cite to other courts who have denied having jurisdiction over them. See Gammino v. Verizon Comm'ns, Inc., No. 03-CV-5579, 2005 WL 3560799, at *4-5 (E.D. Pa. Dec. 27, 2005) (denying jurisdiction on the basis that plaintiff could not show that the Regional Verizons were the "alter ego" of the local Verizon provider.); Verizon Cal. v. Douglas, No. 01-05-00707-CV, 2006 WL 490888, at *8 (Tex. App.-Houston [1st Dist.] Mar. 2, 2006) (denying jurisdiction on the basis of particular places, people, or instances that Verizon California allegedly had contact with Texas). None of these cases bear on the facts presented here. Here, it is undisputed that the Regional Verizons directly provide the allegedly infringing instrumentality (VoIP service) to their customers in order to facilitate the use of that instrumentality all over the country. Additionally, the Regional Verizons do not dispute that they have an ongoing business relationship with Verizon Southwest to facilitate the accused instrumentality. See Freedom Wireless, Inc. v. Cingular Wireless LLC, 2008 WL 4500698 (E.D. Tex. December 27, 2005) (Ward, J.) (asserting jurisdiction over a telephone provider with no contacts in Texas other than agreements with a co-defendant to facilitate use of equipment located within Texas). Considering that the Court must accept all of Centre One's uncontested allegations as true, Centre One has met its burden of presenting a prima facie case of both general and specific personal jurisdiction over the Regional Verizons in Texas. See Alpine View Co., 205 F.3d at 215. VCI In its motion, VCI alleges that it is simply a holding company that does not make, use, sell, or offer for sale any goods or services to consumers in any state including Texas. Though VCI may own stock in the Regional Verizons, it alleges that it is a separate and distinct entity that, in no way, 6
does business in the state of Texas. Centre One responds that this Court has either general or specific jurisdiction with VCI because 1) VCI conducted negotiation with Donald Feuer, the named inventor of the `668 patent, in Irving, Texas and 2) there is evidence that VCI is directing infringement of the patent by the Regional Verizons. In support of its allegation that VCI "directs" infringement, Centre One produces 1) VCI's Securities and Exchange Commission ("SEC") filings referring to VCI's general investment into VoIP technology, 2) selected portions of the "Verizon.com" website indicating that "Verizon Texas" has spent $2.5 billion in the last five years in network infrastructure, and 3) an excerpt from a biography of an elected officer of VCI, and president of a third-party entity Verizon Telecom, purportedly indicating that VCI and the Regional Verizons operate together. First, VCI's alleged negotiations with Mr. Feuer do not form a basis for either general or specific jurisdiction. A single contact involving no transaction of business in Texas may not serve as the basis for "continuous and systematic" contacts as general jurisdiction requires. See Autogenomics, Inc. v. Oxford Gene Tech. Ltd., 566 F.3d 1012, 1018 (Fed. Cir. 2009) (noting that the standard for "general jurisdiction" is "fairly high"); Johnston v. Multidata Sys. Int'l Corp., 523 F.3d 602, 612 (5th Cir. 2008) (finding that a corporation making $5.2 million worth of purchases in Texas, having two employees in Texas, and entering into a contract with Texas companies was insufficient to support general jurisdiction); Access Telecom, Inc. v. MCI Telecomm. Corp., 197 F.3d 694, 717 (5th Cir. 1999) ("The mere renting or ownership of property in a forum is not enough [to create a contact with that forum] when that property is not used to conduct business in the forum."). Additionally, Centre One makes no showing of how its injuries relating to patent infringement "arise 7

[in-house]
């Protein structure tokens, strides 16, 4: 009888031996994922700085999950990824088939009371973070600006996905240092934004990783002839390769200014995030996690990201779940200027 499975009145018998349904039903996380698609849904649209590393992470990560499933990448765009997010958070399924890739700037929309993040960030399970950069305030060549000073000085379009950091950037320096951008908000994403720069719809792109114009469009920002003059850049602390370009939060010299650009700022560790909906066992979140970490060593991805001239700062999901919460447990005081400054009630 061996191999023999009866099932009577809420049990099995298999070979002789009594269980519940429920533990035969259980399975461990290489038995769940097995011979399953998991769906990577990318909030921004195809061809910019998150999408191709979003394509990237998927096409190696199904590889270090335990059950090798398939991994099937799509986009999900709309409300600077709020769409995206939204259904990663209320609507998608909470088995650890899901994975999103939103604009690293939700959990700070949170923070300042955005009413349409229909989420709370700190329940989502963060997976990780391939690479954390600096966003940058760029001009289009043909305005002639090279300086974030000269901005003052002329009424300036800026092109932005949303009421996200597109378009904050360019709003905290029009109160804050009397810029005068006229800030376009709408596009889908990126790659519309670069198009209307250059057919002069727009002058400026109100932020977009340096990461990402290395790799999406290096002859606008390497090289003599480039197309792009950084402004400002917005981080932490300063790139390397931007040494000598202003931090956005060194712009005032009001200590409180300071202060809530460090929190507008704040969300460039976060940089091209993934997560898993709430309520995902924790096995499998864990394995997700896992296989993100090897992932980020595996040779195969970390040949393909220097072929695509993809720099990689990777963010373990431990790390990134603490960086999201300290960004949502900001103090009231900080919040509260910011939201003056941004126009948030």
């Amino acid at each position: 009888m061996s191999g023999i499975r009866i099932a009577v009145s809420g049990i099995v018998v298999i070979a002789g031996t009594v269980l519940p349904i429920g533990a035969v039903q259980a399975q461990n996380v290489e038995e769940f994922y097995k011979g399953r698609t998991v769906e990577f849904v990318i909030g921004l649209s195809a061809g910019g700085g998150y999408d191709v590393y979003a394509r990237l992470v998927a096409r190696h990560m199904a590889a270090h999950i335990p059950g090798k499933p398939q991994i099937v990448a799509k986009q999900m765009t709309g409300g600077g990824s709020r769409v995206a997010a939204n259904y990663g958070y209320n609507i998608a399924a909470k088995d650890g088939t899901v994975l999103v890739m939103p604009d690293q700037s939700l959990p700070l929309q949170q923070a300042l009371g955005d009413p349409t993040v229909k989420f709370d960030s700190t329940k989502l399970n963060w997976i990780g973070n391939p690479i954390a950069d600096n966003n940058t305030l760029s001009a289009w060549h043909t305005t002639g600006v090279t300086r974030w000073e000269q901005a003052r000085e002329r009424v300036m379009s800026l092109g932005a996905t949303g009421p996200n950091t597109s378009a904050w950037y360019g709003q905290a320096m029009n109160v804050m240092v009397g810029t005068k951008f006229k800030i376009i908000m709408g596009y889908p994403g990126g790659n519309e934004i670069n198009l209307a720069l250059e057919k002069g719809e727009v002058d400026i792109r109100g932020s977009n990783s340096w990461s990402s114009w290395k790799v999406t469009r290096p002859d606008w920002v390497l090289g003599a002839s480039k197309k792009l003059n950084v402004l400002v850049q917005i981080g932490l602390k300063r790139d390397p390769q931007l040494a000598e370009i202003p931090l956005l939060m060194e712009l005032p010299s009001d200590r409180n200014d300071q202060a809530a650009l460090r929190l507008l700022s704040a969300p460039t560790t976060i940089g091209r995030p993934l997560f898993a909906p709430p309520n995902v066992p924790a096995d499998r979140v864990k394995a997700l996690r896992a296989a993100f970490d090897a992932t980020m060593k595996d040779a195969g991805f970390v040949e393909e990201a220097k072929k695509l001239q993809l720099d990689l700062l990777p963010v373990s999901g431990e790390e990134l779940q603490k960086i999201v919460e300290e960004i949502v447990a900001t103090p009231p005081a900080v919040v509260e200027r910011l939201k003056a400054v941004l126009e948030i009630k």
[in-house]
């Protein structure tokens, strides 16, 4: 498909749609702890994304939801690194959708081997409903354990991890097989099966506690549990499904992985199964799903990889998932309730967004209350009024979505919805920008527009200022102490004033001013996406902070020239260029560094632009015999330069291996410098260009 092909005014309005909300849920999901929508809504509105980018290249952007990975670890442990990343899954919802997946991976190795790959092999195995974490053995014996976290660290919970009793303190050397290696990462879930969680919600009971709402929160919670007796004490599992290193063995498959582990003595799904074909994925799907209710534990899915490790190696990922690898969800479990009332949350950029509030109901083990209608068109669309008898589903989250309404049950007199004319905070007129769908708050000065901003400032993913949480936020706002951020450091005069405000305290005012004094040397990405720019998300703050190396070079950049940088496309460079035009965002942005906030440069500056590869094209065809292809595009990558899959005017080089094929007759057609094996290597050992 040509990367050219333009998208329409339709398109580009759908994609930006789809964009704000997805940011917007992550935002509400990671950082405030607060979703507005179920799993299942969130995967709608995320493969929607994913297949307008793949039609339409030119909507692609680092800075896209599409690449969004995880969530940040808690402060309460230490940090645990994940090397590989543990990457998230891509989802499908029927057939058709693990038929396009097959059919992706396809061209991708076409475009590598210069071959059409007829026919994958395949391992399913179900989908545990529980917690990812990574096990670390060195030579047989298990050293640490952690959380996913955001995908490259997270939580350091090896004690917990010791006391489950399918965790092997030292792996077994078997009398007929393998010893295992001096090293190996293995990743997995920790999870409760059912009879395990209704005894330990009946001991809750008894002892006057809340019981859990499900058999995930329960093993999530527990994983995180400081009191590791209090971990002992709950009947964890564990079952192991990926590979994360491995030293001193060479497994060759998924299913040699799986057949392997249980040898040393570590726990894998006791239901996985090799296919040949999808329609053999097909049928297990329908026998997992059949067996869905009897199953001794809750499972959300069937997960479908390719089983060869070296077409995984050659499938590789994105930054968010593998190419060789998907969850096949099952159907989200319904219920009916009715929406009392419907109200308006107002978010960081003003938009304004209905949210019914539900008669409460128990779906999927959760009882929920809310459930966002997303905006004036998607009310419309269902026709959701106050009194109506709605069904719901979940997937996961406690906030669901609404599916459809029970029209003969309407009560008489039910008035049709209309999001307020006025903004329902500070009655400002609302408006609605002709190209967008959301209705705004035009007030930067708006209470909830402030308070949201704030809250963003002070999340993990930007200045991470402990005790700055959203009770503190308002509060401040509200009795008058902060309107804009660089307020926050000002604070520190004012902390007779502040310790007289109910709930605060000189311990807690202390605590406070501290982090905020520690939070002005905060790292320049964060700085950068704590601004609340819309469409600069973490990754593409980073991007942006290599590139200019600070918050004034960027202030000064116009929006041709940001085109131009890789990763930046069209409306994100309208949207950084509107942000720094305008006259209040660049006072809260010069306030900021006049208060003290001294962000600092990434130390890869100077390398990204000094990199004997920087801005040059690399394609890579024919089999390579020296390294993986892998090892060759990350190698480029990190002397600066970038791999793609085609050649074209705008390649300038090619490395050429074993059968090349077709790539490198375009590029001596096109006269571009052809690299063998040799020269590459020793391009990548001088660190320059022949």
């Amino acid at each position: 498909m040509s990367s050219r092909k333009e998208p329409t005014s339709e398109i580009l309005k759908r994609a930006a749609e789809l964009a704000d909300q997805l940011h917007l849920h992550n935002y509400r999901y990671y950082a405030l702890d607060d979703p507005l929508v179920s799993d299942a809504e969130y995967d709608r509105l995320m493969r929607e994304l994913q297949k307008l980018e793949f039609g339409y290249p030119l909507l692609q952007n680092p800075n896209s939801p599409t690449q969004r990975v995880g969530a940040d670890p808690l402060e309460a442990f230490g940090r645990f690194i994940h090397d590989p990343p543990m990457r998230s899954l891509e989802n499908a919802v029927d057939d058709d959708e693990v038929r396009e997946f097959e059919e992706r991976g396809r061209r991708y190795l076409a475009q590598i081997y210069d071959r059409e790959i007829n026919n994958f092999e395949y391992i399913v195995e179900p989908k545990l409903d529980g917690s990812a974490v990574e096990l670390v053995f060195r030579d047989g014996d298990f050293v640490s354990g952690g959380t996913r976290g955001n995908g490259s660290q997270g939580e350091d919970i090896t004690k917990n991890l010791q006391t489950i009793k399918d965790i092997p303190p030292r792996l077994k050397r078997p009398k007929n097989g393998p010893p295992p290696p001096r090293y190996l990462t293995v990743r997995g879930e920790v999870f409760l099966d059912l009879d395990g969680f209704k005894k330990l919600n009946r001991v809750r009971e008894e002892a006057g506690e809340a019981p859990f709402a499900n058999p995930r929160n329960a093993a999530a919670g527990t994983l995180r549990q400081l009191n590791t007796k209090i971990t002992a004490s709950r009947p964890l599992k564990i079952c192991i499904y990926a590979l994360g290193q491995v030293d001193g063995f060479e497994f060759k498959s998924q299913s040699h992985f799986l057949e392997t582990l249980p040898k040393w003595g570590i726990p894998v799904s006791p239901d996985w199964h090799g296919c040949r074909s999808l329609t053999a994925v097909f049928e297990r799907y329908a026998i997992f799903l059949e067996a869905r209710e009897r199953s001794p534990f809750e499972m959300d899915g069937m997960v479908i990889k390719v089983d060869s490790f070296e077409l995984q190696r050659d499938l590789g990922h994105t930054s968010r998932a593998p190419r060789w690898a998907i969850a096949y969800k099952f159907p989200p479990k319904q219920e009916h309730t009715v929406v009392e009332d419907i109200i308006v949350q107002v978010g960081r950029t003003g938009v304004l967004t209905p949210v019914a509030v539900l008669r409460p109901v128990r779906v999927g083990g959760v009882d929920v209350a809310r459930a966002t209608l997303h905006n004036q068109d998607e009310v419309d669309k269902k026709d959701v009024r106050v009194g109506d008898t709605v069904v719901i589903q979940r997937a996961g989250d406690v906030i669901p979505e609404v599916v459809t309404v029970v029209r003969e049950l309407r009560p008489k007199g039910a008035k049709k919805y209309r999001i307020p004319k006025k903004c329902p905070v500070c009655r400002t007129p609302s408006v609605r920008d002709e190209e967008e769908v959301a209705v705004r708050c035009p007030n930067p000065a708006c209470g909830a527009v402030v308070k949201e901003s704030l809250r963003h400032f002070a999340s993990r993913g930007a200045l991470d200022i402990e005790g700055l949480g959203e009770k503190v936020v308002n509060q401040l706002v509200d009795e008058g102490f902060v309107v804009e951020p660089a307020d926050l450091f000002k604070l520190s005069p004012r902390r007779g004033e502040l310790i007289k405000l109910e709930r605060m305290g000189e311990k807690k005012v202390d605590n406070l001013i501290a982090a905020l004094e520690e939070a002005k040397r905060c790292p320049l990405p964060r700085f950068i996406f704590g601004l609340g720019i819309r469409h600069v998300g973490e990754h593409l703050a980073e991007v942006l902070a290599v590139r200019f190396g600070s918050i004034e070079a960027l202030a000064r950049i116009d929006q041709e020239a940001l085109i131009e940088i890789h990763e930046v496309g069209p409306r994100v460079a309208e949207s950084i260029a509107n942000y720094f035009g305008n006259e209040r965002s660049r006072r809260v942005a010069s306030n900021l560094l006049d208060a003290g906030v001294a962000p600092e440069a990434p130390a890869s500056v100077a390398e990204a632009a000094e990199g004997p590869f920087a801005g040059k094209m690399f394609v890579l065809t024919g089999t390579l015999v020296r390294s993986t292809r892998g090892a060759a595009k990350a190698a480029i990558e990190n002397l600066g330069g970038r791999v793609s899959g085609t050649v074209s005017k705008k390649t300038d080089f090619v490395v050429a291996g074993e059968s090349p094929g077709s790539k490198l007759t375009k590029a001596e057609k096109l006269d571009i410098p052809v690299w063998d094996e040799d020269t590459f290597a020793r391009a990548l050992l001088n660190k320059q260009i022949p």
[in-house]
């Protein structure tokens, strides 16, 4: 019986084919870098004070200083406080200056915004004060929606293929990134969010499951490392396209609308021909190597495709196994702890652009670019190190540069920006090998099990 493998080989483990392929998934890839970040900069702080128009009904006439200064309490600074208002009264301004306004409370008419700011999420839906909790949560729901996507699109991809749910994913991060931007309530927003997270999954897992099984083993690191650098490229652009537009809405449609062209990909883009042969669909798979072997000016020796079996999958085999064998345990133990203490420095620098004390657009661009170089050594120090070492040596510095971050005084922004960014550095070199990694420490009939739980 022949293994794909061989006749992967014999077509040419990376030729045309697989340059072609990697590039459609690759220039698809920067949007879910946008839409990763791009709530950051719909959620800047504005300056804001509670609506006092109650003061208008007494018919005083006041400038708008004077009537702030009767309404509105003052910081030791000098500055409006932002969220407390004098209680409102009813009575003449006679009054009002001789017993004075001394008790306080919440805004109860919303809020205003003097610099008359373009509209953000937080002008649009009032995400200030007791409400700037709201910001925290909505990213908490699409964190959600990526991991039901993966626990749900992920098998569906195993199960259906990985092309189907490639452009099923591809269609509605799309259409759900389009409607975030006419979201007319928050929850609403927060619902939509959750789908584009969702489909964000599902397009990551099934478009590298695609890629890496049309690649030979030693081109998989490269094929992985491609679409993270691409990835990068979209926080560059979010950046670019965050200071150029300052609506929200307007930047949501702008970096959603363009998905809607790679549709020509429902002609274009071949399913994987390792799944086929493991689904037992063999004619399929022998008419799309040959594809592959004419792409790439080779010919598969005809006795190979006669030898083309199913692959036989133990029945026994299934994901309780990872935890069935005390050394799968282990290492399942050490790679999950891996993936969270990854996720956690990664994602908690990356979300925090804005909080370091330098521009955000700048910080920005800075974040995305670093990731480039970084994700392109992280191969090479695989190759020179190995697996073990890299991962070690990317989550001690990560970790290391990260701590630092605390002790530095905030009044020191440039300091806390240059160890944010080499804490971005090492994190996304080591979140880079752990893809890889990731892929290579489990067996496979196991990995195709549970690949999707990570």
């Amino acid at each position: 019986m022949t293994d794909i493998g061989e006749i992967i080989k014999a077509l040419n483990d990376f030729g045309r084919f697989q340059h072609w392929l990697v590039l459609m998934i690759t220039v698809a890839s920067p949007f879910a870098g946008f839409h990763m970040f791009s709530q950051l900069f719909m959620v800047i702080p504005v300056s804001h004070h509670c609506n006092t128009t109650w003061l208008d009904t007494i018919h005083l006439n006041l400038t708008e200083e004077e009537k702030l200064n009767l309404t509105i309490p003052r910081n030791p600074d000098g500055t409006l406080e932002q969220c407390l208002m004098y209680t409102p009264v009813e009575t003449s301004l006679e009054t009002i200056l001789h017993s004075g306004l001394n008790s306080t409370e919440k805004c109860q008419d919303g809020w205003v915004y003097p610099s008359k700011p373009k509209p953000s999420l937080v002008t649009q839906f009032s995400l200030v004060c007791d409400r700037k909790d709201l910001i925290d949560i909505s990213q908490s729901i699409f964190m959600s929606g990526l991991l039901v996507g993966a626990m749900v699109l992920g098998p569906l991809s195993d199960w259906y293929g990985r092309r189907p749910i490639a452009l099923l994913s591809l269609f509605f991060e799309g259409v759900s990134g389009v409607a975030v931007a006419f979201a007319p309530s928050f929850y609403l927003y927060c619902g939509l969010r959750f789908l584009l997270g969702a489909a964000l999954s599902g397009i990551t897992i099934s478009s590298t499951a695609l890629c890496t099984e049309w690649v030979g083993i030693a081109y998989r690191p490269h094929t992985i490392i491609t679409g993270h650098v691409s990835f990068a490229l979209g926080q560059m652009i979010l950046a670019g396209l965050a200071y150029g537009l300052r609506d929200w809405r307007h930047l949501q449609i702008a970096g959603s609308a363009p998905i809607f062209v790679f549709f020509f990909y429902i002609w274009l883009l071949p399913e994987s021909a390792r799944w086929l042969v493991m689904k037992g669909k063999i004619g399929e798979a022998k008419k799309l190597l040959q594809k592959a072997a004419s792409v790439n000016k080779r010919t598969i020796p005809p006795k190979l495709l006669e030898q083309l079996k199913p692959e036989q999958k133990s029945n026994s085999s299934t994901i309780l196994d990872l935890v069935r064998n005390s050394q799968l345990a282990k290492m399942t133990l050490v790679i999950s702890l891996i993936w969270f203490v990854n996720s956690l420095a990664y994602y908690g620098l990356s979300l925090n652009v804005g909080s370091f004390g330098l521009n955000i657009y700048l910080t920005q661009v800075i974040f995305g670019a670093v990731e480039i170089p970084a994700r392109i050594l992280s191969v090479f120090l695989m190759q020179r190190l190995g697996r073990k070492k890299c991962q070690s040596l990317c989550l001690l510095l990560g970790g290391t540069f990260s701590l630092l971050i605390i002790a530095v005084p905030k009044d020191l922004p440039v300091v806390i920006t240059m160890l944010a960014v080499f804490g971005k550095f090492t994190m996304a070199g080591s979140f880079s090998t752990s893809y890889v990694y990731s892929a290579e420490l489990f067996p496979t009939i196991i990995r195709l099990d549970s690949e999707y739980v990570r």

out of" or "relate to" the meeting of VCI and the inventor of the `668 patent. The negotiations relate to no element of infringement, either direct or indirect, and may at best serve as evidence pertaining to the issue of willfulness. Mr. Feuer is not a party to this suit, alleges no personal injury, and was unaffiliated with Centre One at the time of the negotiations. Centre One fails even to allege that the `668 patent played a major role in the negotiations. In short, this suit does not "arise out of" or "relate" to Mr. Feuer's negotiations with VCI. Centre One's "direction" theory of jurisdiction is also deficient. Generally, a company cannot base its arguments on the contacts held by other companies. See Red Wing Shoe Co., v. Hockerson-Halberstadt, Inc., 148 F.3d 1355, 1361 (Fed. Cir. 1998) ("In simple terms, doing business with a company that does business in Minnesota is not the same as doing business in Minnesota."). Thus, the fact that VCI owns or does business with companies with contacts in Texas does not allow it to rely on those contacts for jurisdictional purposes. The law is clear that jurisdiction may not be imputed on to a parent corporation absent a showing that 1) its subsidiaries are subject to personal jurisdiction within that court and 2) the corporate veil should be pierced. See Sys. Div., Inc. v. Teknek Elects., Ltd., 253 Fed. Appx. 31, 35 (Fed. Cir. 2007). Veil piercing generally requires that a party show "such unity of interest and ownership that the separate personalities of the corporation and the individual no longer exist" and that "if the acts are treated as those of the corporation alone, an inequitable result will follow." Id. While Centre One's evidence tends to suggest that VCI and the Regional Verizons hold themselves out as a single entity, it does not rise to the level of "such a unity of interest and ownership" that veil piercing generally requires. However, Center One's evidence does suggest that 8